Diffusion in Porous Materials: Insights, Surprises and Challenges

After, with the first measurement of guest diffusion in nanoporous materials over microscopic dimensions, pulsed field gradient NMR gave rise to a paradigm shift in our understanding of zeolitic diffusion, with the potentials of microimaging to observe the evolution of molecular ensembles, finally also microscopic diffusion measurement under non-equilibrium conditions became possible1. Examples of the novel insight thus accessible include

  1. the measurement of transport resistances of the external surface of the adsorbent particles (“surface barriers”) as a crucial, but so far inaccessible parameter deciding about the technological feasibility of these materials where, depending on the host-guest system under study, the surface barriers are found to be caused by essentially impermeable layers with dispersed “holes” or by quasi-continuous layers of dramatically reduced permeability2,
  2. the potentials for immediately deciding about the applicability of Fick’s diffusion laws for describing mass transfer in a given nanoporous host-guest system 3,
  3. simultaneous recording of adsorption and conversion within catalytically active nanoporous crystals/particles, with direct (“one-shot”!) measurement of effectiveness factors as the key number describing the efficiency of the industrial application of such materials4,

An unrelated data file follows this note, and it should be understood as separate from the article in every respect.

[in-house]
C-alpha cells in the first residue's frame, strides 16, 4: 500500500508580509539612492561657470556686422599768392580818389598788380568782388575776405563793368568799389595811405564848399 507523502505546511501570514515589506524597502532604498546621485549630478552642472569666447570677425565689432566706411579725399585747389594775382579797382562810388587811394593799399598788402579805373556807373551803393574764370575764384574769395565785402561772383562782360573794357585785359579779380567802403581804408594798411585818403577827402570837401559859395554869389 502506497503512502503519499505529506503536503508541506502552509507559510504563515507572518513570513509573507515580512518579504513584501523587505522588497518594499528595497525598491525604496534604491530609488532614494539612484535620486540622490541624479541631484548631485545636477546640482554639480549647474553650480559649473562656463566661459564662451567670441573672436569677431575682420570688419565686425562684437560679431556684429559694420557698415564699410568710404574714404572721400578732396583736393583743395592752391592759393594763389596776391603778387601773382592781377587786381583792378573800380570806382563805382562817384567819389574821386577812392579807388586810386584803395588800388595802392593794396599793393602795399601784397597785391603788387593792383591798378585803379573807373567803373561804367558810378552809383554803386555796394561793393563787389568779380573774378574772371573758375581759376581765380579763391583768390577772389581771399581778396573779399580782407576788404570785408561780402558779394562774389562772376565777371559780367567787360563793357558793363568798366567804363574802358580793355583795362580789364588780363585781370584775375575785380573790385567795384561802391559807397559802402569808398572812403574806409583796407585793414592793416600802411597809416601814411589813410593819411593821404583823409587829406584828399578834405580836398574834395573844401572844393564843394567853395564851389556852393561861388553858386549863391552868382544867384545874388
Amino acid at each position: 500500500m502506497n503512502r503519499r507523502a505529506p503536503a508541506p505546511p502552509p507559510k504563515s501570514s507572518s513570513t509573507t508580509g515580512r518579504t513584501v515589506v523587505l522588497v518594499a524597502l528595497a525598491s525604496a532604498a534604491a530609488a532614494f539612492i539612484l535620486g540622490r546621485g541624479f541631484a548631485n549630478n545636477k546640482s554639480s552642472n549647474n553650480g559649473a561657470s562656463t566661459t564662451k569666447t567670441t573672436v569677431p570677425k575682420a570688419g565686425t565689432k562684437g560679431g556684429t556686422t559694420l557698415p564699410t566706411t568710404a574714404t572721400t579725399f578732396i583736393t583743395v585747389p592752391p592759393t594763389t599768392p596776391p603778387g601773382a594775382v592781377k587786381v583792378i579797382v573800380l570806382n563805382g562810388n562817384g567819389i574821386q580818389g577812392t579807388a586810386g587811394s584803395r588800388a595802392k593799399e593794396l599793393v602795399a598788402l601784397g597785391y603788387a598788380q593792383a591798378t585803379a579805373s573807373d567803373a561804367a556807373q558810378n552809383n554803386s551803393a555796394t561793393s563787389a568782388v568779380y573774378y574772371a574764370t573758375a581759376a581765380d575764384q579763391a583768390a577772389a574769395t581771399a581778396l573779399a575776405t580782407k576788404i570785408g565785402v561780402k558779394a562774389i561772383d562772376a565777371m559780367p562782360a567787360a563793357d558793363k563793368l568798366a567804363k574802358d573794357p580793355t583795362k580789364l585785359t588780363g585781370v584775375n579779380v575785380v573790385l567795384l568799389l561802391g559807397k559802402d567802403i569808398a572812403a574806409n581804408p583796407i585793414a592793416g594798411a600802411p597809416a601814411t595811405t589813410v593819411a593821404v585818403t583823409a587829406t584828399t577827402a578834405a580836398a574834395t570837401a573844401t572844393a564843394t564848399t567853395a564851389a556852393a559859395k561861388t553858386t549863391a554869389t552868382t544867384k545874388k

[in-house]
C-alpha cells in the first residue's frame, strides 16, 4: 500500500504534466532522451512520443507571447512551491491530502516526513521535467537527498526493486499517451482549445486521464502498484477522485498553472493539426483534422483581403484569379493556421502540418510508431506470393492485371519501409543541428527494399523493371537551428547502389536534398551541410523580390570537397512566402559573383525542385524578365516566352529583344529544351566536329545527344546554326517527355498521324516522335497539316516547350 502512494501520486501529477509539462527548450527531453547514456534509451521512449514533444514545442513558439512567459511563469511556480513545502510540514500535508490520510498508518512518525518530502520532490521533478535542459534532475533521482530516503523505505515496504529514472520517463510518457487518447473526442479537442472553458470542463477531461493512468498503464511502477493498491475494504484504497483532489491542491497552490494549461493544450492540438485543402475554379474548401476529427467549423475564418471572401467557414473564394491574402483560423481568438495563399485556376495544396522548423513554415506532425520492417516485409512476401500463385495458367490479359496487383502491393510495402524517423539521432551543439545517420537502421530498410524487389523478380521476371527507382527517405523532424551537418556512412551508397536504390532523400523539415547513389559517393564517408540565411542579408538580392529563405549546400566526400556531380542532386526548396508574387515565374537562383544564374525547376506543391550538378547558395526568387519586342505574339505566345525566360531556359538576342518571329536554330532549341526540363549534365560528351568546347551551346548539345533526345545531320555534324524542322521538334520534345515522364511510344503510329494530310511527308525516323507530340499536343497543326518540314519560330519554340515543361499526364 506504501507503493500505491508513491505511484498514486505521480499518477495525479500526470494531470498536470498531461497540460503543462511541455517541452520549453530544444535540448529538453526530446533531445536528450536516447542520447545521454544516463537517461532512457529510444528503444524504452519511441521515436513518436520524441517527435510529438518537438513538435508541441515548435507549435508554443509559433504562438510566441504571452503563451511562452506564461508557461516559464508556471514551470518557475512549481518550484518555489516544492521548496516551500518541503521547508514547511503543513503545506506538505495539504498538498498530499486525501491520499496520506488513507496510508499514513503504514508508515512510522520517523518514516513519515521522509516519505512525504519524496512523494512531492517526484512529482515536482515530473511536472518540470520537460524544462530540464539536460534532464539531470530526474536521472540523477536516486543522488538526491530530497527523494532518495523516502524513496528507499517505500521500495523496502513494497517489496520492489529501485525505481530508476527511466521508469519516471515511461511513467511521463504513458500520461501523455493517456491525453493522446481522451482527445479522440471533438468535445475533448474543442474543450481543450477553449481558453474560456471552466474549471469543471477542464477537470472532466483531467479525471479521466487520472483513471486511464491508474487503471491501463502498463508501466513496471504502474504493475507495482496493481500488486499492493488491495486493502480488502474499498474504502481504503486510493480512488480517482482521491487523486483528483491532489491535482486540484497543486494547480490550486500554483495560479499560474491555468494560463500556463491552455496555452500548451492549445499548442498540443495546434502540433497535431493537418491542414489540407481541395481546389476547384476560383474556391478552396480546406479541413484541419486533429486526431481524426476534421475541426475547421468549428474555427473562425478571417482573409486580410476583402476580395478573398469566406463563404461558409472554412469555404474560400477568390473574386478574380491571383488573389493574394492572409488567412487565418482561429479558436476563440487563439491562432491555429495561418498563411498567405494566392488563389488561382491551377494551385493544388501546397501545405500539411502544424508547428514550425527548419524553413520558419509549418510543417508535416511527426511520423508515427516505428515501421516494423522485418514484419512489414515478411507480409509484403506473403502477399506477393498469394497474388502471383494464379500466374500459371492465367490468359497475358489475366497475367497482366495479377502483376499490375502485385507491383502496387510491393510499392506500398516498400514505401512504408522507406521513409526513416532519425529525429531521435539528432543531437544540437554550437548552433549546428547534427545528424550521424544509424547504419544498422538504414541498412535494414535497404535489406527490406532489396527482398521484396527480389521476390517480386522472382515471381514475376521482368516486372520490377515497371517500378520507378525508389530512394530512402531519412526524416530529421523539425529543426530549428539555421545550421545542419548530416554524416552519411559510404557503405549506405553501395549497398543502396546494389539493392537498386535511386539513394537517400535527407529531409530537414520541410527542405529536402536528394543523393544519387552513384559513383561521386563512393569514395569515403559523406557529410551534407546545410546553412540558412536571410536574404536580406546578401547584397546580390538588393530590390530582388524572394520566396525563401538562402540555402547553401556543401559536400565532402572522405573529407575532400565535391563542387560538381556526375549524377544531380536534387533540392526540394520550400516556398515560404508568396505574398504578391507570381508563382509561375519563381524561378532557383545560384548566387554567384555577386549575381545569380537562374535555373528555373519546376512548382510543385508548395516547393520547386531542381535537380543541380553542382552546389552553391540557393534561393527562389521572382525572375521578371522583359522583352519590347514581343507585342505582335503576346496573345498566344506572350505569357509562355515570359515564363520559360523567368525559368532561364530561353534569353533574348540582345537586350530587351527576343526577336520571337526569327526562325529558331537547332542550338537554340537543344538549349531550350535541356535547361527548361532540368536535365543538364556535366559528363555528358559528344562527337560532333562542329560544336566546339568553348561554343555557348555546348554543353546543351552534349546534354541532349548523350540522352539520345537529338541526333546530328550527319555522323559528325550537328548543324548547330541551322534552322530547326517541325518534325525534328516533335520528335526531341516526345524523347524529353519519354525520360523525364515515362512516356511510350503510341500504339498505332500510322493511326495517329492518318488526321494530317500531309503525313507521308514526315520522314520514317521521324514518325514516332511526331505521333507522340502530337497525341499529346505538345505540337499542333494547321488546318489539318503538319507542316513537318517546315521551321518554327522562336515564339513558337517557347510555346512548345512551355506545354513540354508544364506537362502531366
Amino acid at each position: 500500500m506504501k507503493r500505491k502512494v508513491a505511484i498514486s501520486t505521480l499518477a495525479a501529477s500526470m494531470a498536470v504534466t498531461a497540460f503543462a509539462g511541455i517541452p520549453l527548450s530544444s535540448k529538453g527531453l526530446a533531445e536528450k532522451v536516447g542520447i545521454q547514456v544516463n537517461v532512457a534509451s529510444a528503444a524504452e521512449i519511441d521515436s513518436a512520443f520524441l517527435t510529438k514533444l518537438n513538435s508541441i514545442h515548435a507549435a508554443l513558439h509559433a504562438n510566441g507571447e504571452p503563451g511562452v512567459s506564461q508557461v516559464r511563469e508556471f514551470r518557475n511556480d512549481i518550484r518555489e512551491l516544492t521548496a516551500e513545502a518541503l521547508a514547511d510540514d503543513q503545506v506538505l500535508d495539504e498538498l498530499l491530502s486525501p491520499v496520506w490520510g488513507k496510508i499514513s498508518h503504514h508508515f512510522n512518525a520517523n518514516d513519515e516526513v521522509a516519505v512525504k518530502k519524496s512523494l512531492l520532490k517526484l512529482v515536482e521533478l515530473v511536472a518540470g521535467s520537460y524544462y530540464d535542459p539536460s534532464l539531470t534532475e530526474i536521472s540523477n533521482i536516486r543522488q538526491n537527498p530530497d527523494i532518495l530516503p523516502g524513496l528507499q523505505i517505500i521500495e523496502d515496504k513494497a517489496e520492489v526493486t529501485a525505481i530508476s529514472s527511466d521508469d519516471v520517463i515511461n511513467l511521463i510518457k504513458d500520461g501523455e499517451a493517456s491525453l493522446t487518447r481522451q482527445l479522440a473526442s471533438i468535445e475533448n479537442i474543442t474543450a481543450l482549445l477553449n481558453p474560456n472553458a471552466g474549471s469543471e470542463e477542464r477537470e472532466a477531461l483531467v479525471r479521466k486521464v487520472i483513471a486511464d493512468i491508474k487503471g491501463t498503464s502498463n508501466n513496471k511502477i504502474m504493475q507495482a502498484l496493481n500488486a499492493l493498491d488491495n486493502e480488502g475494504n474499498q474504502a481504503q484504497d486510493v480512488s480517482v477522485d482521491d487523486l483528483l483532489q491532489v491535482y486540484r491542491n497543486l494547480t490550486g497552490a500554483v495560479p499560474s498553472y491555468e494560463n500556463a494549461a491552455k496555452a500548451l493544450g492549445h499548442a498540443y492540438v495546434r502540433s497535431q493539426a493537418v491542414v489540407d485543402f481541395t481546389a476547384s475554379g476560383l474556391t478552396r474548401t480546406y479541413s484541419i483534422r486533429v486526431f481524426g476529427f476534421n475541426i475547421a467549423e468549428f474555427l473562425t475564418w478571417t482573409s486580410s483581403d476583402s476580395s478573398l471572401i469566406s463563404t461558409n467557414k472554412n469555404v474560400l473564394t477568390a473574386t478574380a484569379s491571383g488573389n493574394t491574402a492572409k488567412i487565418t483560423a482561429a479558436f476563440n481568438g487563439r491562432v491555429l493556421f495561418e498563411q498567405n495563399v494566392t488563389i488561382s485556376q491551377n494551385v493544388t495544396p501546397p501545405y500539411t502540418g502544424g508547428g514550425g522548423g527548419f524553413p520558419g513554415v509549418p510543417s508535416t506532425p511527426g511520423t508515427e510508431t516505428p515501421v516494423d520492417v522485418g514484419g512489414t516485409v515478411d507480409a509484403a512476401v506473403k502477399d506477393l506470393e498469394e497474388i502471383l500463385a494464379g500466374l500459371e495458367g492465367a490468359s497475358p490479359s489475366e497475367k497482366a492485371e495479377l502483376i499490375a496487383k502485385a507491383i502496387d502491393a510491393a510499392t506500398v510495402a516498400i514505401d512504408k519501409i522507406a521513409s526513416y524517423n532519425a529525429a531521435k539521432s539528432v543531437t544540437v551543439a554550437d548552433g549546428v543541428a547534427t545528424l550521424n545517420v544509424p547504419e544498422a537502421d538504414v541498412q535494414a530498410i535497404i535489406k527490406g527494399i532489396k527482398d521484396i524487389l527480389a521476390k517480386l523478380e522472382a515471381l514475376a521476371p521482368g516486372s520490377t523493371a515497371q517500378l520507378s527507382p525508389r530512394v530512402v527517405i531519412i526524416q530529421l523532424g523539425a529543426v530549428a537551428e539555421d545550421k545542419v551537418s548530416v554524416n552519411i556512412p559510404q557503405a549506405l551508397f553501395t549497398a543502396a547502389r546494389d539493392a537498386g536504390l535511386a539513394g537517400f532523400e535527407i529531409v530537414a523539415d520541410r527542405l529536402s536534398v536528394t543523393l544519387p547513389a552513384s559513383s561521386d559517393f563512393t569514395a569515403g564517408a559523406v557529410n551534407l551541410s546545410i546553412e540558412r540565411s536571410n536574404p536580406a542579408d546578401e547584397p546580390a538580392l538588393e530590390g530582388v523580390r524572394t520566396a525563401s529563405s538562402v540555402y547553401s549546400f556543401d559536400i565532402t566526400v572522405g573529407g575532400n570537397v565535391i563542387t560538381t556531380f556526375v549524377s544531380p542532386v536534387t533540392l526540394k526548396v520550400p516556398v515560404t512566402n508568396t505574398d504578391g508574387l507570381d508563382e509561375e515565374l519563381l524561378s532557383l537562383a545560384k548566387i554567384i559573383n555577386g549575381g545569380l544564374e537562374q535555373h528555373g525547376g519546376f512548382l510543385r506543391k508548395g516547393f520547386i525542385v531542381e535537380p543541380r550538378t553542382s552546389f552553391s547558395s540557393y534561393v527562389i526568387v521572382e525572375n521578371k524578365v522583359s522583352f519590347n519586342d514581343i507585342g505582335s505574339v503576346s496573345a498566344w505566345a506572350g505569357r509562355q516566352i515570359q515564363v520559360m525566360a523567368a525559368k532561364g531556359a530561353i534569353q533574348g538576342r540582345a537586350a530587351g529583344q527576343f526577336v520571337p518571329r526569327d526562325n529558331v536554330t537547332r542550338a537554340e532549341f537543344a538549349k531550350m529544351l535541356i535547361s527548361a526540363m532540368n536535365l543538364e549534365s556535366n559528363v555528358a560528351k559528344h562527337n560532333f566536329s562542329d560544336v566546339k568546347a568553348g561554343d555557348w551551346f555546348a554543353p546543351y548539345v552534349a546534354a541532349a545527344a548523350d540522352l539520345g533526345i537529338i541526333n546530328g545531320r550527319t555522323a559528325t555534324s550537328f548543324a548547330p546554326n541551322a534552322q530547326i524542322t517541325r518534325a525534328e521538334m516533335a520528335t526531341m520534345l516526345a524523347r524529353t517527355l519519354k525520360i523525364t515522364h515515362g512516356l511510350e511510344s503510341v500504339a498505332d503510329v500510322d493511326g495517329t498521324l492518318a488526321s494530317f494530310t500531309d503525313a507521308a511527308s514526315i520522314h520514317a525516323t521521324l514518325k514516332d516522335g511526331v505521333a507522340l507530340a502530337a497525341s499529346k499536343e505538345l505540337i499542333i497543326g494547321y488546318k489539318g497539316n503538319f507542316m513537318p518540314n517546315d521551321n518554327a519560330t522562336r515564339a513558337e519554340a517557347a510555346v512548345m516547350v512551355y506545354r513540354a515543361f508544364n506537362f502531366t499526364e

4. measurement of two-component adsorption and diffusion, with the option of the direct recording of “uphill” fluxes and “overshooting”, i.e. of profiles with concentrations temporarily exceeding the equilibrium ones5, and
  5. recording of pore filling and emptying upon gas pressure variation as a function of space and time as a novel route towards exploring the fundamentals of sorption hysteresis 6.
  1. J. Kärger, T. Binder, C. Chmelik, F. Hibbe, H. Krautscheid, R. Krishna, and J. Weitkamp, Nat. Mater. 13 (2014) 333–343.
  2. J.C.S. Remi, A. Lauerer, C. Chmelik, I. Vandendael, H. Terryn, G.V. Baron, Denayer, Joeri F. M., and J. Kärger, Nat Mater 15 (2015) 401–406.
  3. T. Titze, A. Lauerer, L. Heinke, C. Chmelik, N.E.R. Zimmermann, F.J. Keil, D.M. Ruthven, and J. Kärger, Angew. Chem. Int. Ed. 54 (2015) 14580–14583.
  4. T. Titze, C. Chmelik, J. Kullmann, L. Prager, E. Miersemann, R. Gläser, D. Enke, J. Weitkamp, and J. Kärger, Angew. Chem. Int. Ed. 54 (2015) 5060–5064.
  5. A. Lauerer, T. Binder, C. Chmelik, E. Miersemann, J. Haase, D.M. Ruthven, and J. Kärger, Nat. Comms. 6 (2015) 7697.
  6. A. Lauerer, P. Zeigermann, J. Lenzner, C. Chmelik, M. Thommes, R. Valiullin, and J. Kärger, Microporous and Mesoporous Materials 214 (2015) 143–148.